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The total wealth of Australians has dropped by close to $300 billion since the start of 2018.
How much of that is yours?
The fall in house prices and now the slump in the stock market is undermining the wealth of Australian householders.
This is an important trend given the solid link between the change in wealth and household spending. Numerous studies show that when wealth increases, growth in household spending is faster than it would otherwise be. It appears that householders view their extra wealth in a manner that sees them lower their other savings or use that wealth as collateral for additional borrowing fund extra consumption. They may even ‘cash in’ their extra wealth and use those gains to fund additional spending.
When they observe falling wealth, experience weak wages growth and realise their savings rates are perilously low, they will adjust their spending – down.
The extraordinary vote in the Wentworth by election, with the 18 or 19 per cent swing against the Liberal Party, presents further evidence that the Morrison government is set to lose the next general election.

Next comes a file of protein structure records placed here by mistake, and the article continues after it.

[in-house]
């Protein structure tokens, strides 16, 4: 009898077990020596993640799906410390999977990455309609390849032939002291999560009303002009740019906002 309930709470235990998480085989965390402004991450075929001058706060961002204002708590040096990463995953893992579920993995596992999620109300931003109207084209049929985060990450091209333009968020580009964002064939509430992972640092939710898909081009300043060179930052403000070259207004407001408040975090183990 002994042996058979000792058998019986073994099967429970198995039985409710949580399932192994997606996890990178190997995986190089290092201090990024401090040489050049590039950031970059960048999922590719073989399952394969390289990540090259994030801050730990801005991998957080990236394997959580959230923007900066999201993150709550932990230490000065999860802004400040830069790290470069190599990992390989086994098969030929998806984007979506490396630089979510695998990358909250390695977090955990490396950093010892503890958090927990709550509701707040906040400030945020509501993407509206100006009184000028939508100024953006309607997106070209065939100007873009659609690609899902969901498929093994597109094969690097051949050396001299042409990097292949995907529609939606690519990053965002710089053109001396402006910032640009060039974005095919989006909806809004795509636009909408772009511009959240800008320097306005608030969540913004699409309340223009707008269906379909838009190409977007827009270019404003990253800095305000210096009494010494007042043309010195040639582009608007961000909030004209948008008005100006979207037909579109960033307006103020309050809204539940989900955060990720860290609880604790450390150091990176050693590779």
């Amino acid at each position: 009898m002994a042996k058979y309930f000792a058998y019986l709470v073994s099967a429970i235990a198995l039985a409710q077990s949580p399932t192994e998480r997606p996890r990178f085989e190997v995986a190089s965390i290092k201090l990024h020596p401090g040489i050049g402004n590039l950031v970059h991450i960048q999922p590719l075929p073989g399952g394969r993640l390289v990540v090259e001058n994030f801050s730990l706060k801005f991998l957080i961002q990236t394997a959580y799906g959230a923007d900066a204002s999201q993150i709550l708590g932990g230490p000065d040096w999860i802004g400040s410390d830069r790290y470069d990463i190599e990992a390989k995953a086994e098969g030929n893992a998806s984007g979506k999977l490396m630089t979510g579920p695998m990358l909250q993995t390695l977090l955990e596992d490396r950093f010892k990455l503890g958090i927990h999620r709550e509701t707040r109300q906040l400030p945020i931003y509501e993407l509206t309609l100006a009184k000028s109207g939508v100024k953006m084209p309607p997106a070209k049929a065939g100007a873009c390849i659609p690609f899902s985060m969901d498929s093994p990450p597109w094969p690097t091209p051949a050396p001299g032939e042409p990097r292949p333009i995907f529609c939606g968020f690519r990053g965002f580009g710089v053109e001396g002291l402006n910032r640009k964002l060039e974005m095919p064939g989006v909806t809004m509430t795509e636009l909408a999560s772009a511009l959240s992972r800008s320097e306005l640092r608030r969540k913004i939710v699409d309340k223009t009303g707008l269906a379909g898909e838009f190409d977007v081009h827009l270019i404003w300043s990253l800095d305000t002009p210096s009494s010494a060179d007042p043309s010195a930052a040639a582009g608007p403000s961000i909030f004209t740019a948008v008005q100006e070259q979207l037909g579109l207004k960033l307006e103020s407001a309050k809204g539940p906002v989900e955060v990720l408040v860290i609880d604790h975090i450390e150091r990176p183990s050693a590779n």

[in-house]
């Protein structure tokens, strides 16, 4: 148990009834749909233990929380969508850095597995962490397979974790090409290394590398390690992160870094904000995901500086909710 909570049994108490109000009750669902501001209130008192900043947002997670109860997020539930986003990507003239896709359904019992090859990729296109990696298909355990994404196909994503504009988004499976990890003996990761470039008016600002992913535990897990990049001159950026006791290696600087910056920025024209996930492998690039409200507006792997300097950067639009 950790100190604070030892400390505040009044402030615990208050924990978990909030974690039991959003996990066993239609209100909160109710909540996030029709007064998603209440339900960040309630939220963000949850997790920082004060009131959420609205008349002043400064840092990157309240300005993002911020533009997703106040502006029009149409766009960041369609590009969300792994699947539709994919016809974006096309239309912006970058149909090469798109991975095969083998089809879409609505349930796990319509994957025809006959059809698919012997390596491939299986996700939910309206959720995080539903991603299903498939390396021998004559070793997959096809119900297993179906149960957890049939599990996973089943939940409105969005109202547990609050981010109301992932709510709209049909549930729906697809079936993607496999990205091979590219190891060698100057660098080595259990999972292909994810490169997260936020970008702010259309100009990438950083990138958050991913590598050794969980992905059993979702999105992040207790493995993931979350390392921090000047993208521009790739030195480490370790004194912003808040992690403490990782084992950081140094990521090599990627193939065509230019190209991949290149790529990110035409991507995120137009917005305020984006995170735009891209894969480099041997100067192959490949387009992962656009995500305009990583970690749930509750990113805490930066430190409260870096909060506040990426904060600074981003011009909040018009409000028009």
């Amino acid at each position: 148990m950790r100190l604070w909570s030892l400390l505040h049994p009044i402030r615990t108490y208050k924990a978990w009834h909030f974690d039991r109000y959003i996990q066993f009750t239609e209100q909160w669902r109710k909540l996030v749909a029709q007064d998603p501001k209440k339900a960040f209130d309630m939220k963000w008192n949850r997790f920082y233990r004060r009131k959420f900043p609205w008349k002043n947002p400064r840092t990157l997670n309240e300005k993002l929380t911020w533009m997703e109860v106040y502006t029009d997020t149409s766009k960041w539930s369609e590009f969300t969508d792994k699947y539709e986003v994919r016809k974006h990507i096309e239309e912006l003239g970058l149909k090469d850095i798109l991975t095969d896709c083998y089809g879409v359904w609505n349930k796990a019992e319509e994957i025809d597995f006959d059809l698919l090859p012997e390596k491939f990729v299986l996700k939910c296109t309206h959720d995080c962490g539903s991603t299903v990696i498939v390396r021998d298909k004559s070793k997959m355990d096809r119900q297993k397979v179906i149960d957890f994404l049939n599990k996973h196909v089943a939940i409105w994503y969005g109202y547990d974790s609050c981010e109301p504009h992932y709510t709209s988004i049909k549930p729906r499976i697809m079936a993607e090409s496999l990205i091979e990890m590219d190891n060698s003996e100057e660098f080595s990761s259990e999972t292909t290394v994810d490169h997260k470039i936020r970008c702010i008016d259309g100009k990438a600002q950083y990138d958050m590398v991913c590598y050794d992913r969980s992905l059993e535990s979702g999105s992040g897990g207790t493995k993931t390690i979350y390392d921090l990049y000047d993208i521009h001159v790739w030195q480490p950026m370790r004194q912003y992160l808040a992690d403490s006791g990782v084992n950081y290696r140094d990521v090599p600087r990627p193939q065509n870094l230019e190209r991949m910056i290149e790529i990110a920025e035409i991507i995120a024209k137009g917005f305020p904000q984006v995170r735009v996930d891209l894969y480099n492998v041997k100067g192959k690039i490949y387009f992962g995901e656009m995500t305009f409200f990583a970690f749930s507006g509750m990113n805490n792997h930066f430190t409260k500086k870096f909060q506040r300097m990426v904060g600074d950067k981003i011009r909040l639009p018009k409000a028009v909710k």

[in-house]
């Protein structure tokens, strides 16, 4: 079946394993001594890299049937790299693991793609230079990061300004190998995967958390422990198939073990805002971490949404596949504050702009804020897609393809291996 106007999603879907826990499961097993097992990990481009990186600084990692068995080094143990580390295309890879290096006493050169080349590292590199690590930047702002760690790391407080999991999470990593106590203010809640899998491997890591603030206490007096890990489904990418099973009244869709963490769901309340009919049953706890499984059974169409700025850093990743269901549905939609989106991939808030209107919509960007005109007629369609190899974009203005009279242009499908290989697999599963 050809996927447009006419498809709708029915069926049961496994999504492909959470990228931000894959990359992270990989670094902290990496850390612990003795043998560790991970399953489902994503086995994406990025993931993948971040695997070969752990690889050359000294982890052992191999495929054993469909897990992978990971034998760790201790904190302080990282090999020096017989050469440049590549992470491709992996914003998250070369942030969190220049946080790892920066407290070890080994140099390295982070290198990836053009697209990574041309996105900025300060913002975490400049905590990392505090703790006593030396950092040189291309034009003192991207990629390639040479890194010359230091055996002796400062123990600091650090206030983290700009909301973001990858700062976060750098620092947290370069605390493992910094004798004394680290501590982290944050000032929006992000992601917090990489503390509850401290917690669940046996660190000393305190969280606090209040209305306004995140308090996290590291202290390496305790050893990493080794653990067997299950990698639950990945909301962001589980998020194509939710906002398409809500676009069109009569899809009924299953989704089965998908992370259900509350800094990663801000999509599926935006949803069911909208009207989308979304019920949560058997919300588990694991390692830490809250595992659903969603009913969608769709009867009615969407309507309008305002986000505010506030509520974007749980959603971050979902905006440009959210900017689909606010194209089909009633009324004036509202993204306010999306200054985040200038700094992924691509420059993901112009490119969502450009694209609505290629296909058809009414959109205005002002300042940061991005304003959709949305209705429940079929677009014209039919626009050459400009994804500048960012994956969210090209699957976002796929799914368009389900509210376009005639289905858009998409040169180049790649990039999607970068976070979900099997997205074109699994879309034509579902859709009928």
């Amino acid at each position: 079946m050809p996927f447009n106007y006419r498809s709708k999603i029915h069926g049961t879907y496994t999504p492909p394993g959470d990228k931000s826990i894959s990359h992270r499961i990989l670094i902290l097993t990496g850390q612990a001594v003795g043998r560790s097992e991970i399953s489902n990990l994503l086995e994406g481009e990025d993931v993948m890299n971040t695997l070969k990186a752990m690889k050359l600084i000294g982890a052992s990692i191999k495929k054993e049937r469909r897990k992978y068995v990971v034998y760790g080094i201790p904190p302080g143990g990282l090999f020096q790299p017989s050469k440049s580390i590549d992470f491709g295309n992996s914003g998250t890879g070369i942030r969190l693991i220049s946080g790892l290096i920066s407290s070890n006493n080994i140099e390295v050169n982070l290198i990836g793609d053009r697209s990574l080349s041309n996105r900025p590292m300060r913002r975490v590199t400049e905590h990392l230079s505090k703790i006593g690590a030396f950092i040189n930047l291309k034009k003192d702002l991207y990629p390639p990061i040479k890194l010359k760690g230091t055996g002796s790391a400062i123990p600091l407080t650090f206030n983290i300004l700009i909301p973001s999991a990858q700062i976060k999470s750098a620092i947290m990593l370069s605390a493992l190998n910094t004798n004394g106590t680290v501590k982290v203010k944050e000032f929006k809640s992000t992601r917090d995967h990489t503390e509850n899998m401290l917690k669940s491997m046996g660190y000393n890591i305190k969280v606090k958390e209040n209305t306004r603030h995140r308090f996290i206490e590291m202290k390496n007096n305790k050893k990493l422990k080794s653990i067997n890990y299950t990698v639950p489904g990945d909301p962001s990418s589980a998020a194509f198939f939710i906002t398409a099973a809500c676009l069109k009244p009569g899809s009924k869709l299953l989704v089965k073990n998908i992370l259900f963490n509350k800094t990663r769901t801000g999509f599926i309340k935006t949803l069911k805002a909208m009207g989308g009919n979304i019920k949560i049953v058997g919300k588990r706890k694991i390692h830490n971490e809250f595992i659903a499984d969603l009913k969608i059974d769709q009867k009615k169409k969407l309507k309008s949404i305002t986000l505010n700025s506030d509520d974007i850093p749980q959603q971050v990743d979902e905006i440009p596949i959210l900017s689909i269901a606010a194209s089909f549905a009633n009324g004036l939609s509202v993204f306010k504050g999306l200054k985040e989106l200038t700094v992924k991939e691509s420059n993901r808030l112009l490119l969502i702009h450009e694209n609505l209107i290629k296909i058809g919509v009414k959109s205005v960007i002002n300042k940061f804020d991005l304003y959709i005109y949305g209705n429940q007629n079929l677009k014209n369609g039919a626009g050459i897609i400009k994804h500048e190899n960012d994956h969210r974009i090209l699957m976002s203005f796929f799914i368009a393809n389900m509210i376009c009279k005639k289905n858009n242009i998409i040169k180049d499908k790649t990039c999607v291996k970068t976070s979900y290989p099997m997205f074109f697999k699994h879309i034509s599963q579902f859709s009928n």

There is nothing particularly new in this with the major nation-wide polls showing the Liberal Party a hefty 6 to 10 points behind Labor.
The election is unlikely to be held before May 2019, which is a long 7 months away. A lot can happen in that time but for the Liberal Party to get competitive, but for this to happen there needs to be a run of extraordinary developments.
In the aftermath of the Wentworth by election, the betting markets saw Labor’s odds shorten.
While the odds vary from betting agency to betting agency, the best available odds at the time of writing was $1.25 for Labor and $4.00 for the Coalition.
If, as most now seem to suggest, Labor is ‘across the line’, $1.25 is a great 25 per cent, tax free return for 7 months ‘investment’. Yet, punters are not quite so sure and seem to be holding off the big bets just in case something out of the ordinary happens.
While some segments of the economy look quite good, at least on face value – note the unemployment rate and GDP – others that probably matter more to voters – husong, share prices, wages and other high-frewquency cost of living issues are all looking rather parlous. And none of these are likely to change soon.
There is an old saying for punters – odds on, look on. But $1.25 for Labor seem great value.